Sunday, April 21, 2013
As I started down the backstreets of the 1300 block, I slowly approached a bird cage held up on a stand at about eye level. As I got closer, I noticed a couple cats prowling around and realized that there was still a bird in there. It was a parakeet of some sort and it hopped about from perch to perch, cocking it's head left and right, seeming to eye me up. I looked around and there was no one to be seen. I've never been big on having birds as pets. I always thought it sad that these creatures of flight be relegated to a prison for the rest of their lives. Even if it was a pet, what kind of person would just leave it behind their apartment building in an alley full of stray cats? I looked left and right, lifted up the tiny cage door and the parakeet hopped to the ledge of the door, looked at me...and flew away into the night. I know it may have been a death sentence, sending a domesticated, non-native bird into the wastelands of Miami, but I thought if that was me, I'd rather have a few awesome days of just flying my heart out until I die then live in a cage for the rest of my life, pecking at a bell to amuse the person who cleans my shitty newspaper off the bottom of my tiny world. I smiled and continued on my journey. When I got back to my apartment, I recanted the whole tale to my wife over a couple of cold, frosty ones.
The next afternoon, my wife and I were in the apartment and noticed this non-stop chirping coming from our balcony. We went to the sliding door and there was a parakeet sitting on my railing. I told her, "That's the parakeet I freed last night!". "Fuck Off!", she replied. I slowly opened the door and crept closer to the bird. It didn't move at all. It just continued to look me over in that jittery bird manner. My wife was astounded. It was the bird from the alley. I held out my finger as an invitation, thinking it would take off, but instead it hopped on, staring at me, and twitched it's head this way and that. I couldn't believe it. My wife grabbed the video camera and we recorded it. She held out her finger and the bird jumped right on. He chirped a bit and then suddenly just took off towards the bay. That was the last I ever saw of my feathered friend. I believe he stopped by to say "Thank You" before he headed off for the Keys to live it up. It would be quite a distance for those little wings, but he probably needed the exercise anyways.
Thursday, April 11, 2013
I first learned of the 10 minute rule while living in NYC. It seems everybody lives in peaceful co-existence based on this law of the laundromat land. If your shit is done and you aren't around in 10 minutes, your shit is going on top of the next washer machine, a vacant chair, or if the person is really nice...placed in an empty dryer. I never went the placing-in-a-vacant-dryer route for strangers. If anything, I've wanted to whip my dick out and squirt some piss in your clean garments for not being courteous and prompt with your washing skills. You should be ashamed of yourself. It's called TARDiness for a reason, you waste of space.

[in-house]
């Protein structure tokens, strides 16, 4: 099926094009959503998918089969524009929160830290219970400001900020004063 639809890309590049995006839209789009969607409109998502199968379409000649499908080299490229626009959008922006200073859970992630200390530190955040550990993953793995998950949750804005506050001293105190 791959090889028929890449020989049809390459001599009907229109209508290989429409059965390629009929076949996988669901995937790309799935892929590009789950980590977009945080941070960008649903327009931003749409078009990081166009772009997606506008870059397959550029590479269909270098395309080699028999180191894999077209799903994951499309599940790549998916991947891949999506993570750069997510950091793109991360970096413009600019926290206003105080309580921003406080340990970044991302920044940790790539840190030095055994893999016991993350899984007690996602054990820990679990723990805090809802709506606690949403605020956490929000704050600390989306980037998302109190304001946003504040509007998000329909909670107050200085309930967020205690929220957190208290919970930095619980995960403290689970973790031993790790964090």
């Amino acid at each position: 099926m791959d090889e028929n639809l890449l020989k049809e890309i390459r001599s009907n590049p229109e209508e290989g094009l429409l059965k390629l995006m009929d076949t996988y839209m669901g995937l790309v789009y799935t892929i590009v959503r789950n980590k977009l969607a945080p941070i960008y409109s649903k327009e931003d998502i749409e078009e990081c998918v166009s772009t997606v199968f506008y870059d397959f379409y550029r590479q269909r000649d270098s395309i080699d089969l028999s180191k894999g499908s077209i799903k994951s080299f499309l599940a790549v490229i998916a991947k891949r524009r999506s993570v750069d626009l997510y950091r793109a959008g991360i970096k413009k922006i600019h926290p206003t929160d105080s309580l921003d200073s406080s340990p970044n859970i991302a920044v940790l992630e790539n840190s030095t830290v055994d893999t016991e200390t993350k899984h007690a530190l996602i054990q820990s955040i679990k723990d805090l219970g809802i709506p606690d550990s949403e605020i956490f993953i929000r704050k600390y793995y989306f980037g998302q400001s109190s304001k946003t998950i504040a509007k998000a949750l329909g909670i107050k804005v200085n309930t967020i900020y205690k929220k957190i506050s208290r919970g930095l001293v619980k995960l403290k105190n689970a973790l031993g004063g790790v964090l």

I've begun to believe that this common courtesy should be applied to life in general, especially when using public property. Take the other day at the park, for example.
There are four children swings. Two are for the older cretins and the other two are especially designed for toddlers not to fly out of. Some nanny had all four swings occupied with her brats of all ages. Cellphone held to her head and yakking, she would walk to two of them, push lamely with her one available hand and then go to the next pair, alternating feeble shoves so the kids barely moved, more interested in her wireless chatter. At one point, she was so into her conversation that two of the youngest kids sat there stagnant and confused in the blazing sun. They sat like this for 10 minutes while Nanny hung up and began to text some guy she was calling Papi, "LMFAO", no doubt.
I need one swing for my daughter. Just like the 10 minute laundry rule, I should be able to remove the nanny's property and use the public swing while not in use. I believe it is in my right to just take the toddler out of the swing and lay him in the wood-chips (in the shade of course, I'm not some inhumane brute). If he's still squirming there and unclaimed when I'm done, I'll be a good soul and put the poor lad back in the safety of the swing. I won't even attempt to interrupt his guardian's telephone call.